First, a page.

September 25, 2017
Old school: U-M in History
Students protested against President Clarence Cook Little's ban on cars by roller-skating in the Diag for days. (Photo courtesy of the Bentley Historical Library)
While the University of Michigan is a major research site for auto innovation, cars were not always welcome on the university's campus. During the early 1900s, student drivers found themselves in wrecks and alternatively "'parking' in shady hideaways." In 1925, President Clarence Cook Little instituted a partial ban on automobiles, which allowed only upperclassmen in good academic standing to keep cars. When that didn't work, he put into place a total ban, whereby no student could operate a motor vehicle. Although the ban was met with student protests and attempts to circumvent the rules, after a couple of years, "few students remained who had enjoyed the motorized free-for-all of the pre-1927 era." Nowadays, students use all types of transportation to get to and from class and activities. Starting this fall, they'll have one more possible mode to get around North Campus: a driverless shuttle service.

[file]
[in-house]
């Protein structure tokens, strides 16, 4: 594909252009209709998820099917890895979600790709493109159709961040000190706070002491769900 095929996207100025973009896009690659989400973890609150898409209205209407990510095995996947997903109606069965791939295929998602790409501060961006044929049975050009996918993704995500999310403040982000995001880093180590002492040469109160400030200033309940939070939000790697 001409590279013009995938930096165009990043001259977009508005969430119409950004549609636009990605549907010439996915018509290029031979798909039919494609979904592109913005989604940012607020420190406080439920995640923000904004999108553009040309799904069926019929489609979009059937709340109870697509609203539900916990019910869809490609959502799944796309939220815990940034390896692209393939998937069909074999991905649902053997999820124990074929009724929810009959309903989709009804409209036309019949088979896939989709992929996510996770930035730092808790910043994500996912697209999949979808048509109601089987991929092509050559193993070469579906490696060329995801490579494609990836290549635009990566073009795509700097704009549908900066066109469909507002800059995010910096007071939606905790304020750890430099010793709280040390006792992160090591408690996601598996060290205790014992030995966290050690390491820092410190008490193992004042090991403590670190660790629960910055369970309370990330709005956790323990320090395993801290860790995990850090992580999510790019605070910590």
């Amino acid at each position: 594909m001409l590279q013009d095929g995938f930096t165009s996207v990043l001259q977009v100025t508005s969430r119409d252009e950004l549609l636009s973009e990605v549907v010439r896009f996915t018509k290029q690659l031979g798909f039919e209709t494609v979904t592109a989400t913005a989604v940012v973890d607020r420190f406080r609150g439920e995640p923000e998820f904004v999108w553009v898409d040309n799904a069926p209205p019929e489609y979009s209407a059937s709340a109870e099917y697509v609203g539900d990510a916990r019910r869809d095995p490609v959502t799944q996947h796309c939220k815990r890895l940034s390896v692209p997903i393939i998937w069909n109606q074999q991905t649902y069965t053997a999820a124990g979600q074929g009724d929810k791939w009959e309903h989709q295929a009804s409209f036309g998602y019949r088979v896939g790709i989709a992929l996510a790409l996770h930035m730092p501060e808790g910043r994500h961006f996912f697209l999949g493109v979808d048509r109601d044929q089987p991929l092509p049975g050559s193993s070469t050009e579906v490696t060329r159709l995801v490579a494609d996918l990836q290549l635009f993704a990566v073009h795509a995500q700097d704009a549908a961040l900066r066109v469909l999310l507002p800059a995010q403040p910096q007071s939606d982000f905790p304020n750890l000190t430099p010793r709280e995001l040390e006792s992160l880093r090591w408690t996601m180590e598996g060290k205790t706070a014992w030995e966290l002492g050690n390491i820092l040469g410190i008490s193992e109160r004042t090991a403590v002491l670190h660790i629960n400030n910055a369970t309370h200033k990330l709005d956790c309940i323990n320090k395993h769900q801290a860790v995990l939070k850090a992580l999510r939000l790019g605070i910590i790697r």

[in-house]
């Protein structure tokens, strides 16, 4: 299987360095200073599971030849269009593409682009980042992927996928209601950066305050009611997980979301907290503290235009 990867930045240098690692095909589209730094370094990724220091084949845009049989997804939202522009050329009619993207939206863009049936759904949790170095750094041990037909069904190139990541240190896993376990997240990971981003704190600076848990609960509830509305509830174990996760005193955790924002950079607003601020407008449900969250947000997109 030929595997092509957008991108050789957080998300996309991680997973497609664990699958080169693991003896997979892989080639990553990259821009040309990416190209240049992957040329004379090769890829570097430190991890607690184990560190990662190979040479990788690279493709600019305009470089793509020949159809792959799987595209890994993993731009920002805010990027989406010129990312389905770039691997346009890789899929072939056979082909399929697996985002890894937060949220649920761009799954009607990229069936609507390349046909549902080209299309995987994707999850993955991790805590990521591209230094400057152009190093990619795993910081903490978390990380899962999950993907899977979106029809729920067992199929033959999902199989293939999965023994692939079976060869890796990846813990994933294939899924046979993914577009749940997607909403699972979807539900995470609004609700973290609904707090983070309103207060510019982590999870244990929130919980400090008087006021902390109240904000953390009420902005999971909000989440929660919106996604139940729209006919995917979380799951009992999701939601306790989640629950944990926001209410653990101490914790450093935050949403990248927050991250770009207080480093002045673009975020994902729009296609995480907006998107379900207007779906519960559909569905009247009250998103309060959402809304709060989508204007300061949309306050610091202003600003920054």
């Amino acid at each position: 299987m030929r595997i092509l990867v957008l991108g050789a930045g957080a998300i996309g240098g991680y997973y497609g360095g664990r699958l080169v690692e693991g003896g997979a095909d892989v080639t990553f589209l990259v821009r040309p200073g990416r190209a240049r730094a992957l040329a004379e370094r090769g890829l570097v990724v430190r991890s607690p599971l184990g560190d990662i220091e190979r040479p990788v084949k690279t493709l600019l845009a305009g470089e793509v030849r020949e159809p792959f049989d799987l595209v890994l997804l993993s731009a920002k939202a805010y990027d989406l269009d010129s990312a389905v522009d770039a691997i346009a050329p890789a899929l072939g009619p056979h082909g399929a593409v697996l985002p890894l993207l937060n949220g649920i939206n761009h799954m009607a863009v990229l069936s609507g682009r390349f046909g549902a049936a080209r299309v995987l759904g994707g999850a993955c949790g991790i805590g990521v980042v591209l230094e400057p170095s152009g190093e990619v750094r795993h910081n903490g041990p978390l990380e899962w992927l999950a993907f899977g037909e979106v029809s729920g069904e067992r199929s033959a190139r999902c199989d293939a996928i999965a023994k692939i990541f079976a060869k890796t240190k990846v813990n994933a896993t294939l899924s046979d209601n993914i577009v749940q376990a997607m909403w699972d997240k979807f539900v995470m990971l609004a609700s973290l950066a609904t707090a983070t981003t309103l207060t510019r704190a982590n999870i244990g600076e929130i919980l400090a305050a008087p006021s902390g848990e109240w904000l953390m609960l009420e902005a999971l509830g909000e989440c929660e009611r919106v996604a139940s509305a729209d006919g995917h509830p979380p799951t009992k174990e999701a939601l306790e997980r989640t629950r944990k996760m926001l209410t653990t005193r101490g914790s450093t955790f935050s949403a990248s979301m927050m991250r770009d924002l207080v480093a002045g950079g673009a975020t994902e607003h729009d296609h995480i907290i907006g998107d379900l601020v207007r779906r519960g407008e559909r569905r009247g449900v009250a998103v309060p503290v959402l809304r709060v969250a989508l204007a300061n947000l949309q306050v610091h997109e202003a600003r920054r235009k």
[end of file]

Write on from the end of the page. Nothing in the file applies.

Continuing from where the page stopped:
— Compiled from "Car Craze" by James Tobin, Michigan Today